Many years after the fires of my youth I became an Assistant Scoutmaster. One of the functions of Scouting is teaching responsibility and self reliance, particularly with tools and around one of our most awesome and dangerous tools: fire. As a leader I learned that boys will play with fire, and can be taught to respect and use it properly. It became a matter of pride to teach proper fire skills and campfire etiquette. Unchecked, boys will build four foot high campfires to cook a small pot of soup and a hamburger!

One cold overnight in my first year as ASM of Troop 11, Peter, our troop’s Scoutmaster, took the younger boys who needed hiking merit badge work out for a walk in the woods. I was left with some bored older boys to work on fire building skills for an up-coming Camporee event. They weren’t interested. Each had brought a spare time activity of his own choosing, such as a deck of cards or a chess board, and felt that now was the time to get out of the wind and into their tents. Since it was a bright sunny day, though cold, it seemed that fires were an excellent idea. I set up some twine, tied between vertical posts about three feet apart. One string was tied at a foot above ground level, the next about two feet above that. The older boys watched, occasionally making derisive remarks and stating that they knew all about building fires anyway. I gathered the remaining, younger boys in a circle and explained the rules of this common Scouting skills game: gather the kindling and wood, lay the fire no taller than the first line, and burn through the second line. Whoever did that first would win a candy bar for each boy in the patrol.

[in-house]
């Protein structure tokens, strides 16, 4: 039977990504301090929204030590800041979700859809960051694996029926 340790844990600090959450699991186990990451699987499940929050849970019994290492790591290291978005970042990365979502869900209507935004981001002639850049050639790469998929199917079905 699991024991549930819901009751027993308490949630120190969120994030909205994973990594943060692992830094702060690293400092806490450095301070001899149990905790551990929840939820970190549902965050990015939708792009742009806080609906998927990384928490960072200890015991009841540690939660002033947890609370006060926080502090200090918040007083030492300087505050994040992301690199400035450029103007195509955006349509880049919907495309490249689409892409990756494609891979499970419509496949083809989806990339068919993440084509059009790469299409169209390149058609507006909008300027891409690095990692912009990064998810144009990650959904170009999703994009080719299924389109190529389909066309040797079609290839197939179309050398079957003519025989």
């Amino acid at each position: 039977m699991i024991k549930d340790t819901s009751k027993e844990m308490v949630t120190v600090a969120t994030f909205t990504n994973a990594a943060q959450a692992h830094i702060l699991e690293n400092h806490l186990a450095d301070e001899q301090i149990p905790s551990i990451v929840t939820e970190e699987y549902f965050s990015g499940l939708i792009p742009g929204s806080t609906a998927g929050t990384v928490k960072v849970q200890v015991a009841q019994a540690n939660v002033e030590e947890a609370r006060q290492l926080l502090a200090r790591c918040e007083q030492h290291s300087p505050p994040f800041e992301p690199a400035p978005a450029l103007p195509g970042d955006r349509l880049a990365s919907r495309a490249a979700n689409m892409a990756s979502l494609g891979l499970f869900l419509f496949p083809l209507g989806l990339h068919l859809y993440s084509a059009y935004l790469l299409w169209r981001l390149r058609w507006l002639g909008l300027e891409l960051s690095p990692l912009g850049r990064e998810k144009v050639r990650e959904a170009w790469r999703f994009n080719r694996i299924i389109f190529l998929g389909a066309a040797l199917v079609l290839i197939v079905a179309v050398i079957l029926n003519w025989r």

Again, the older boys scoffed at the game, but soon saw that they were being left out of an activity they had been invited to join! It wasn’t the candy bar that got to them; it was the opportunity to prove that they were better than those Tenderfoot Scouts at whatever they might do. Soon they were out gathering wood, helping the younger boys pick the right kindling, the right kind of wood to catch quickly and burn hot enough to cut the string. I even heard one explain that “you don’t use the same kind of wood to cook, Timmy, because it doesn’t make good coals;” something I’m sure he learned from Peter or me. The first patrol to burn through their string got the candy bars, but the others asked me for more string, and even though the candy bars were gone, they all re-set the fire contest and tried again, several times. The following week, the camporee saw Troop 11 win the string burn contest.